Probably not the strongest entry in Laurie R. King’s Mary Russell-Sherlock Holmes series, but still an entertaining read. Although I finished Pirate King late last night, I went to reach for it a couple times today, still looking forward to more of its tangle of real and make-believe pirates, silent film hijinks, and Mary’s intrepid feats of derring-do (escaping from the window of one building and then scaling the wall of an adjoining building using her trusty silken rope).
The “criminal investigation” that set this tale in motion was so flimsy that I’m still not sure whether there was actually a substantive reason behind any of it. But it gave King an excuse to put Mary undercover as an assistant to a film company making a film about the filming of the Pirates of Penzance (yes, that’s right: it’s not a typo). Mary travels to Lisbon, where she meets the poet Pessoa (an historical figure—once I read the acknowledgements I realized I’ve heard of him before); then sails the high seas in a brigantine (memorizing every knot and nook); and finally is held for ransom (along with the thirteen actresses playing the daughters of the “Major General”) by real pirates (playing film pirates). Part of the fun is Mary’s literate, intelligent voice as she narrates her travails: she cannot quite believe what she’s gotten herself into (though we’re never worried that she won’t be able to get herself out with, perhaps, just a small bit of help from Holmes).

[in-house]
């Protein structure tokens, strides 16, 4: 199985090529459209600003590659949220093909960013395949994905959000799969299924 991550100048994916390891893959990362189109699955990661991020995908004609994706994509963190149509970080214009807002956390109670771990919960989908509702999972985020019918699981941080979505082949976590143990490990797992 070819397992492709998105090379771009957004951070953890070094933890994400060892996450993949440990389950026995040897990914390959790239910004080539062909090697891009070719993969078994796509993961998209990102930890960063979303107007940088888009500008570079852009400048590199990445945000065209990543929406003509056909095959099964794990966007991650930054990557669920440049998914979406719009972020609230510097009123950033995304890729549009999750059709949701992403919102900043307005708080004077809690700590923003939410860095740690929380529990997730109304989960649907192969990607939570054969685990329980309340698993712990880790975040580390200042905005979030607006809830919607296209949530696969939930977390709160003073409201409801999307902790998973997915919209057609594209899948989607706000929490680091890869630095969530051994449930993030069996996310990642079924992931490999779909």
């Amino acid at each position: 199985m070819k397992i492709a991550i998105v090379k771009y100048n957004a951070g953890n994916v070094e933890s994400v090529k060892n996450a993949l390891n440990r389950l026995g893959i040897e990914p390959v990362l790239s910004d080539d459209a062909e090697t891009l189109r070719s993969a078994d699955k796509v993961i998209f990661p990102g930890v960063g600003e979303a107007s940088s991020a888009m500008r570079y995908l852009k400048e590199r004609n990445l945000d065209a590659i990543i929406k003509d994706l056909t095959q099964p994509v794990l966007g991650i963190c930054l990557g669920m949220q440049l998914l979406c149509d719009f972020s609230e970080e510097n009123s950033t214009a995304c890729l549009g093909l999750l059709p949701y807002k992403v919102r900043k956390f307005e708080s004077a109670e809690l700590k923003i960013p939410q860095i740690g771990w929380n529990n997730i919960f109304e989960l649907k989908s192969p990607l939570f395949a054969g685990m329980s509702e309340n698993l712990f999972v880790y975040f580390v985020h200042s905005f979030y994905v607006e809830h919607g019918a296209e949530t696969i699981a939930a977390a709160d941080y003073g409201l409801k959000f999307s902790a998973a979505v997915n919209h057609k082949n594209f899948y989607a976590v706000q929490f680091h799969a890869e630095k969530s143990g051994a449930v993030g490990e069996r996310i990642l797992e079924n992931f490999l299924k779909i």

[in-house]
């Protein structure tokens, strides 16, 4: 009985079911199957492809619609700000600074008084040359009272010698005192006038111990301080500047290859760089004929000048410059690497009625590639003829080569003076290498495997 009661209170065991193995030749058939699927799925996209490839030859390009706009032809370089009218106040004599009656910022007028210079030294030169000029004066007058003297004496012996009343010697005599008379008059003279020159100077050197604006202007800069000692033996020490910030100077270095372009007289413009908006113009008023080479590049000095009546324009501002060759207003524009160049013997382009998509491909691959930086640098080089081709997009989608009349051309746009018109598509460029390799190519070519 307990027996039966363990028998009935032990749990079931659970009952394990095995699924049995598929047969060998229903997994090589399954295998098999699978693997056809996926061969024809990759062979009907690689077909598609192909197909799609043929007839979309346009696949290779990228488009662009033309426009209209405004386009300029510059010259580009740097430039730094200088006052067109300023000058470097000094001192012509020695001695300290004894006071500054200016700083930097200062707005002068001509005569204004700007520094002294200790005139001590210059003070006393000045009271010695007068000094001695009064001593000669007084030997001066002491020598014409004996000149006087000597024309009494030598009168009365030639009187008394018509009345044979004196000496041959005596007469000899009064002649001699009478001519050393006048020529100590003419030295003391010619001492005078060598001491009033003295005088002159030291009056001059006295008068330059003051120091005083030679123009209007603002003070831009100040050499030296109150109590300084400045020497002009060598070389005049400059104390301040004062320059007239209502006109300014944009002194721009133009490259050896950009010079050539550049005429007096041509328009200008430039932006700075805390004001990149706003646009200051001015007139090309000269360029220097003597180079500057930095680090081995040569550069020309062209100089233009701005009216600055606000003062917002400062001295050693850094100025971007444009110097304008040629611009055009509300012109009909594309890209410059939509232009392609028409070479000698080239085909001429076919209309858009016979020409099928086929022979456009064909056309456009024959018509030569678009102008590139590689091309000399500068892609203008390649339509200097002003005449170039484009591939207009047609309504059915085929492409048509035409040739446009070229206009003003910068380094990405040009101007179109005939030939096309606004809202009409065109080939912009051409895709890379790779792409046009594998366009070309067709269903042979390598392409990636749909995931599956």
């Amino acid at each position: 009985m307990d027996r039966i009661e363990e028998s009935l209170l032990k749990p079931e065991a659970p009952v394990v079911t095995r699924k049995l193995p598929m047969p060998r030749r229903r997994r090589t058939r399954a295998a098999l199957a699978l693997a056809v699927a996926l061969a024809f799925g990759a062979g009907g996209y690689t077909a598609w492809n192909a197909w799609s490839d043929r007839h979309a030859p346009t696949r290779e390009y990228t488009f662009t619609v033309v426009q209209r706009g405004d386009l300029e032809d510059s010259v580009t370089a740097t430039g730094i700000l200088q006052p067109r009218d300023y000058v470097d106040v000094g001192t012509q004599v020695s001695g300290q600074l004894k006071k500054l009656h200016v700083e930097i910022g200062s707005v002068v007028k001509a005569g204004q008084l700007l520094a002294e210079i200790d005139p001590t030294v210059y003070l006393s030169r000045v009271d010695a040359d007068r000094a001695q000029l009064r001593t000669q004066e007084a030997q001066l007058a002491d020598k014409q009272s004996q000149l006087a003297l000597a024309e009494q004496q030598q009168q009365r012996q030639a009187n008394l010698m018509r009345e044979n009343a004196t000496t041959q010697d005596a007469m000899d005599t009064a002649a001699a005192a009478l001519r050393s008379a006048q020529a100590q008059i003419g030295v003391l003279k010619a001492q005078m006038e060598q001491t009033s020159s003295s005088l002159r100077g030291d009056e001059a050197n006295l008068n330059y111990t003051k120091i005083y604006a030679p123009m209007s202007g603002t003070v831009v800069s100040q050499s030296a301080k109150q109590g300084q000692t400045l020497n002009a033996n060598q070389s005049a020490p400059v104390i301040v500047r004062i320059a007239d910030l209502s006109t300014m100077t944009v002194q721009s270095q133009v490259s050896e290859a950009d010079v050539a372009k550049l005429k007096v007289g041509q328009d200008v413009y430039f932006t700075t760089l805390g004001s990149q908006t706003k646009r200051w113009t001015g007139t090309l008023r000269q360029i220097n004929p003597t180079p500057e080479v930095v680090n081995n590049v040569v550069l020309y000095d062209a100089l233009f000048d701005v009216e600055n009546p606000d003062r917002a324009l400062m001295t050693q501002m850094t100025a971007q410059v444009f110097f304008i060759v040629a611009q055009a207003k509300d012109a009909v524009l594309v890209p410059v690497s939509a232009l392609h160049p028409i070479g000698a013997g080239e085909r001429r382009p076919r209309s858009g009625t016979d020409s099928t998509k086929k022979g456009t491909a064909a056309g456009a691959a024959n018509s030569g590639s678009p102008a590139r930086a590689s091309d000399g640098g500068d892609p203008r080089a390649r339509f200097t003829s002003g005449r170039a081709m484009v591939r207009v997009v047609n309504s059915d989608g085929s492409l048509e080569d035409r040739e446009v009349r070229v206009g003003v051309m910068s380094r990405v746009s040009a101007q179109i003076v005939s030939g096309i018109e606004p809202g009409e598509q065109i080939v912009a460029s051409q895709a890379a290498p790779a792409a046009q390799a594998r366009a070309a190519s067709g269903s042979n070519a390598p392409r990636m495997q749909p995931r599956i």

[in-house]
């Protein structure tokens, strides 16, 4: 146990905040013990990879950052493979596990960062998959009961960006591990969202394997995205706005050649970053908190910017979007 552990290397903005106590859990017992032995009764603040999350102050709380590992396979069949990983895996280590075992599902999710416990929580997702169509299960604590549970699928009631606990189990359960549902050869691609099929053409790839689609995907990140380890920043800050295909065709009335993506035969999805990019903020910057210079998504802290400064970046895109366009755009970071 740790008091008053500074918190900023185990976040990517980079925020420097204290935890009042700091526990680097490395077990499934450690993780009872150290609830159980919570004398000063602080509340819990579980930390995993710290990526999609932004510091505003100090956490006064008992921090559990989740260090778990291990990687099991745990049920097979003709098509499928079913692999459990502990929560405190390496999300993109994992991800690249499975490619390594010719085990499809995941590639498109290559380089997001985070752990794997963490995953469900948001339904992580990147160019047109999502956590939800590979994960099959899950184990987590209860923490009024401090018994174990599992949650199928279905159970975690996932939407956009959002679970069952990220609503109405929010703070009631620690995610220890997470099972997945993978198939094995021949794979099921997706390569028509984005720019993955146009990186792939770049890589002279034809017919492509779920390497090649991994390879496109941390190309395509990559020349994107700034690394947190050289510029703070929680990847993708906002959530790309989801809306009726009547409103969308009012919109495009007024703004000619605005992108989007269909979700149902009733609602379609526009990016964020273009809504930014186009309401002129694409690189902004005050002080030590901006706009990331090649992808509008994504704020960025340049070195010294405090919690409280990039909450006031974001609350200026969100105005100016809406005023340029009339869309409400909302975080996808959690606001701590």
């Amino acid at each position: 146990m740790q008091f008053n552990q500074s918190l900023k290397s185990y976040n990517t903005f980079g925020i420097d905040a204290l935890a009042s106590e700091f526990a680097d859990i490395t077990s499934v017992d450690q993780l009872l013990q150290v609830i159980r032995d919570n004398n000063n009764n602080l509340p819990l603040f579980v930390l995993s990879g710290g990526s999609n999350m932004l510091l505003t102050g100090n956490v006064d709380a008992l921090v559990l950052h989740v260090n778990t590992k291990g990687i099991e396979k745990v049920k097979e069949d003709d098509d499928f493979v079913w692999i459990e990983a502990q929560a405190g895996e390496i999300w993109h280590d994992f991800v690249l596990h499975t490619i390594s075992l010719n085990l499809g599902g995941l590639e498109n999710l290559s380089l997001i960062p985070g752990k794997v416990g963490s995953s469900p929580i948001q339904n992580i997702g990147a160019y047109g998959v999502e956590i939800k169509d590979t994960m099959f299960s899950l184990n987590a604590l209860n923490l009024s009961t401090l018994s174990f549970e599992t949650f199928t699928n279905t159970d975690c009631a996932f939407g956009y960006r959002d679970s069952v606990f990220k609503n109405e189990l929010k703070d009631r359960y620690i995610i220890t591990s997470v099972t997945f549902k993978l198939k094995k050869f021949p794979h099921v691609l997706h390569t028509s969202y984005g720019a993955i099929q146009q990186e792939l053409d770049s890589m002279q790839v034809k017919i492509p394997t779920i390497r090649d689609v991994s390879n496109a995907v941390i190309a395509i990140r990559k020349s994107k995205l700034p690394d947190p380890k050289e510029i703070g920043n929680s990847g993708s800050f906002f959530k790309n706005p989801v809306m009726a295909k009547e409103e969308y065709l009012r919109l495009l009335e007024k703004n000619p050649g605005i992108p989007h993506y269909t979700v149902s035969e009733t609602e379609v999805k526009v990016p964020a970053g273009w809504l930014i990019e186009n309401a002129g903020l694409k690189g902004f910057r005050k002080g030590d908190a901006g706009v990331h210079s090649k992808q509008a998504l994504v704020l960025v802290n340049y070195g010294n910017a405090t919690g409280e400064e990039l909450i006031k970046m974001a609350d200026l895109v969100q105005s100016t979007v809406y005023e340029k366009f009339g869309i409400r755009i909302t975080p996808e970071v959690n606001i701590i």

Obviously, King is so confident in her audience that she can spin this cotton candy, and we’ll cheerfully slurp it up. But I do wish she (and other authors) would be careful about the needless repetition of details. It’s painful to read the same lines of exposition more than once. Is it just sloppiness or do these authors assume we readers take weeks between chapters (or pages) and need regular refreshers?
Despite such quibbles, I’m always pleased to read more in the Russell-Holmes saga; I’ve also saved King’s e-book Beekeeping for Beginners on my iPad for a rainy reading day soon. And A Study in Sherlock (King is one of the editors) is on my list for 2012.